Advertising: Sunsweet “Finicky Prune Eater”: This ad sticks out because of the way it addressed how Sunsweet improved a product to overcome a negative, and addressed it in a funny way.  The commercial featured British actor Ronald Long, being interviewed by off-camera announcer Stan Freberg. 

Shiseido Olive Soap “Bath Time”: It was a CLEO award winner.  I also remember it from my advertising classes at the University of Wisconsin-Madison. 

I’ve also always liked the Coca Cola ads from the 1970s.  The classic “I'd Like to Teach the World to Sing” still resonates as a classic. At the time, it was the most expensive commercial ever filmed, at a cost of about $250,000.  The commercial also has a fascinating history, and has been remade several times.  While the commercial stands on its own, it also strongly reinforced the company’s “It’s the real thing” product positioning.  I’ve also always admired Coke for making some gutsy moves with commercials, including commissioning, “A Charlie Brown Christmas”, which first aired in 1965.  It also had an interesting history and some controversy, yet still stands the test of time. 

Melissa Cusumano, VP/Creative Director (also an avid equestrian, proud mom and dog owner):

Books: Midnight in the Garden of Good and Evil, by John Berendt, and “Memoirs of a Geisha, by Arthur Golden.

Advertising: The Apple, “Get A Mac campaign: I love the simplicity and the witty writing. For some interesting trivia, in 2010, Adweek declared it to be the best advertising campaign of the first decade of the new century.

The Mini Cooper campaign is another one where simplicity really stands out. The out-of-home pieces are brilliant. The use of the actual car makes for a great emphasis on the small size.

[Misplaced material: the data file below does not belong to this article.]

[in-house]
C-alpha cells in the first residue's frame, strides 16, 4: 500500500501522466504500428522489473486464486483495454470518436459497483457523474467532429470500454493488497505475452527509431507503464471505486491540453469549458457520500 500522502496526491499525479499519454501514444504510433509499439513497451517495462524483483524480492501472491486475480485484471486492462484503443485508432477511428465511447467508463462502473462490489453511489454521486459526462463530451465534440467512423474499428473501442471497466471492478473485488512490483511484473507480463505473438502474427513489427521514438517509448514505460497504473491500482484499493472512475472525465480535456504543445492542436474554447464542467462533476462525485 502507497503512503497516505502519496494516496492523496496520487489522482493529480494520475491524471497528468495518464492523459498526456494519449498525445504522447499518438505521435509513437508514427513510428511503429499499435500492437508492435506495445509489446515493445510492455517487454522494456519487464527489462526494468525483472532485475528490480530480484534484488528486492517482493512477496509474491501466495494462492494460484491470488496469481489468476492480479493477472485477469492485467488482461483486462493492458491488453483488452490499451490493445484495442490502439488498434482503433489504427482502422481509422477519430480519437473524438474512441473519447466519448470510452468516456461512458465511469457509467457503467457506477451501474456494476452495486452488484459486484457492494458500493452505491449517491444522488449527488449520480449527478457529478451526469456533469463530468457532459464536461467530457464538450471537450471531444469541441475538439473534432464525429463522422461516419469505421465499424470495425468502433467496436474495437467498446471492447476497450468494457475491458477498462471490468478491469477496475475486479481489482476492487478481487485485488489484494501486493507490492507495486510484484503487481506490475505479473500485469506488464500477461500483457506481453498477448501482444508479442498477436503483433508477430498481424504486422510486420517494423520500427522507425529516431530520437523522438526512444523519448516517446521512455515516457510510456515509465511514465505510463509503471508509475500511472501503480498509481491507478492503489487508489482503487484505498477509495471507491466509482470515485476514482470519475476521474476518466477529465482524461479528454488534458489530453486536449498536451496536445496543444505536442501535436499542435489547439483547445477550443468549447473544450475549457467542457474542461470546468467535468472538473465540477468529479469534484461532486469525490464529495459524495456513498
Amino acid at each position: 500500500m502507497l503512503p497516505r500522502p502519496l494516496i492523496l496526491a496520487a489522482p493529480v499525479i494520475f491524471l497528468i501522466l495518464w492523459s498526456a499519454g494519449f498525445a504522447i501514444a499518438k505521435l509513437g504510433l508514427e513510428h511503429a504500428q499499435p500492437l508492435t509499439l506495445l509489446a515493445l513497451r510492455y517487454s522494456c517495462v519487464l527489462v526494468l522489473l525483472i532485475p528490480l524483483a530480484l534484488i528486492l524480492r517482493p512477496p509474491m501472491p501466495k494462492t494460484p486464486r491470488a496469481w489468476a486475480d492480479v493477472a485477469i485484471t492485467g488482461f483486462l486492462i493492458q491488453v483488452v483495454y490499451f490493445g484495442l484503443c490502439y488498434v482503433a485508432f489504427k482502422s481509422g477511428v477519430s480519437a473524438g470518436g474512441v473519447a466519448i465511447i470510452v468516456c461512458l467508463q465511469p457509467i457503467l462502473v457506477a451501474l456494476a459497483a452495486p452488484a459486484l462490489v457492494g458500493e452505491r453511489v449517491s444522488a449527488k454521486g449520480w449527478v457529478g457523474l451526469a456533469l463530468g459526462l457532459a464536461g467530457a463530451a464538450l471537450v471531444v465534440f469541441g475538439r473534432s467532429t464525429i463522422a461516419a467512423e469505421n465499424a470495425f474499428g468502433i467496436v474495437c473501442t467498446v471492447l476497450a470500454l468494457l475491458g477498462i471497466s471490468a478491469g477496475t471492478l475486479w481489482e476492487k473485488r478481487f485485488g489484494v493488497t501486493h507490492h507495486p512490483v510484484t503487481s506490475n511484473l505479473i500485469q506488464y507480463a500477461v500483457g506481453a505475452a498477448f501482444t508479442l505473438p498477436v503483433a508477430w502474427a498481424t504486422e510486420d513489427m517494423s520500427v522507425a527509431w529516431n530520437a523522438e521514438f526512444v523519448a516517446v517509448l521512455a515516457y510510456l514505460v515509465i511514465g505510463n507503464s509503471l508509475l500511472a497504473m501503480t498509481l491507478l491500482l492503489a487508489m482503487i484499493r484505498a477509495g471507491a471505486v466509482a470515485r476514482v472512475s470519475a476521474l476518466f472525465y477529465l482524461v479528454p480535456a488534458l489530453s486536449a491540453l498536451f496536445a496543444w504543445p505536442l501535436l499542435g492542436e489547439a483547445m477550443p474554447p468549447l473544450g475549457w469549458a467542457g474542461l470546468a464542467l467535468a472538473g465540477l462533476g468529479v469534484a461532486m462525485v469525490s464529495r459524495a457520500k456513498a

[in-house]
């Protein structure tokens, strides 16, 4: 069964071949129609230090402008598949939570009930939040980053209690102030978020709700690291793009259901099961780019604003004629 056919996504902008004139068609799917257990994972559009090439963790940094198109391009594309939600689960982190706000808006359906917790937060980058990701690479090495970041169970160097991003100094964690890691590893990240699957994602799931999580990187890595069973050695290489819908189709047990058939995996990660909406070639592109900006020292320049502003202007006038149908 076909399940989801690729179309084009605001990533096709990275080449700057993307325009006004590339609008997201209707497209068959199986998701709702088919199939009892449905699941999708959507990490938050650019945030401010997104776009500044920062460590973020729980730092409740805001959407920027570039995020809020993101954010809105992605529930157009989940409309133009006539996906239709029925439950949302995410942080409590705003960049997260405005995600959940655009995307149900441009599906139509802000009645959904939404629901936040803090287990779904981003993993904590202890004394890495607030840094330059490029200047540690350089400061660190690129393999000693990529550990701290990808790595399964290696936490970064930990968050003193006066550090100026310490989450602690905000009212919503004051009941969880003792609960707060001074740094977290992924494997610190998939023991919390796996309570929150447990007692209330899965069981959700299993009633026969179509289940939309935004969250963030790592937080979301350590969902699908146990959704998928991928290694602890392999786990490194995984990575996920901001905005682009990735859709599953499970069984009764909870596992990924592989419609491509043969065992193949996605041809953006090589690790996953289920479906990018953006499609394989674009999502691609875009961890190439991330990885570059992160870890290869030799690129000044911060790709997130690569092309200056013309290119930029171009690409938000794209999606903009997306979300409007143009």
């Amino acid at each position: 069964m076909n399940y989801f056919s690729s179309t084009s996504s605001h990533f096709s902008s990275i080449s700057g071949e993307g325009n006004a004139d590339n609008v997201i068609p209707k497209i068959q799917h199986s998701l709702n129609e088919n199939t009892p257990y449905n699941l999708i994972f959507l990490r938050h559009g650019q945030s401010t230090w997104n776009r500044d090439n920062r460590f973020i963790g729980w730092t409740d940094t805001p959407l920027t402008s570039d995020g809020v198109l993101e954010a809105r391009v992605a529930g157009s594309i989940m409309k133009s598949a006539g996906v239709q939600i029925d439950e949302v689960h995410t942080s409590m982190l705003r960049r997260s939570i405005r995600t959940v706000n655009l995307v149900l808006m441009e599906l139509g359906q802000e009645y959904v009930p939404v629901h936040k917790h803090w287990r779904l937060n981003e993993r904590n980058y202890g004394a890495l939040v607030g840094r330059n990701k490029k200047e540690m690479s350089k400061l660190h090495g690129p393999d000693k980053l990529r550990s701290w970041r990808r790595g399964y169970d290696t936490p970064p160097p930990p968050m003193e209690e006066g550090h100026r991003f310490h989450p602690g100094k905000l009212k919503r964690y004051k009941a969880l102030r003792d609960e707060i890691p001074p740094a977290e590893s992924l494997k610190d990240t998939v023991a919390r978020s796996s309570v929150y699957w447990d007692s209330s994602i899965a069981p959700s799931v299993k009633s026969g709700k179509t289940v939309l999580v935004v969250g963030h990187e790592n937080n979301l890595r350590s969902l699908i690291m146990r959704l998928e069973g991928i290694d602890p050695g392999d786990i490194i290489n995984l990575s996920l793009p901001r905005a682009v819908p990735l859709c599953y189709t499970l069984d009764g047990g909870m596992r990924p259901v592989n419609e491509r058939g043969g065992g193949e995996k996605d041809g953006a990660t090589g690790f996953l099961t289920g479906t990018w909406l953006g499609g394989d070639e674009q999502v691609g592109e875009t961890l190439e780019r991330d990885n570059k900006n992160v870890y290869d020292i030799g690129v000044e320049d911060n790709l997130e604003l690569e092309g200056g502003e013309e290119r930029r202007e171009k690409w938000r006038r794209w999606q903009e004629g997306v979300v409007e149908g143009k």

The P&G “Thank You Mom” Olympics campaign: It has run for years now and each commercial brings it to a new level, but I enjoy one of the first the best.


Me (Lavanya Seetamraju), Manager, Client Relations (also a nature and outdoor enthusiast who is passionate about recycling, reading and her kids):

Books: Welcome to Advertising! Now, Get Lost, by Omkar Sane, is an exaggerated but hilarious take on life in advertising. I have a copy and love recommending it to anyone who is contemplating a career in advertising. The “Shopaholicseries of books, by Sophie Kinsella, is an all-time favorite read.

Advertising: Honda Accord The Cog”, by Wieden+Kennedy, for its sheer attention to detail. It also turned out to be one of the most expensive commercials ever made. HappyDent “City Light TV”, by McCann India, just because the end is so unexpected, and so unlike an ad for a tooth whitening gum.


Are any of these your favorites too? What are some of your favorite ones?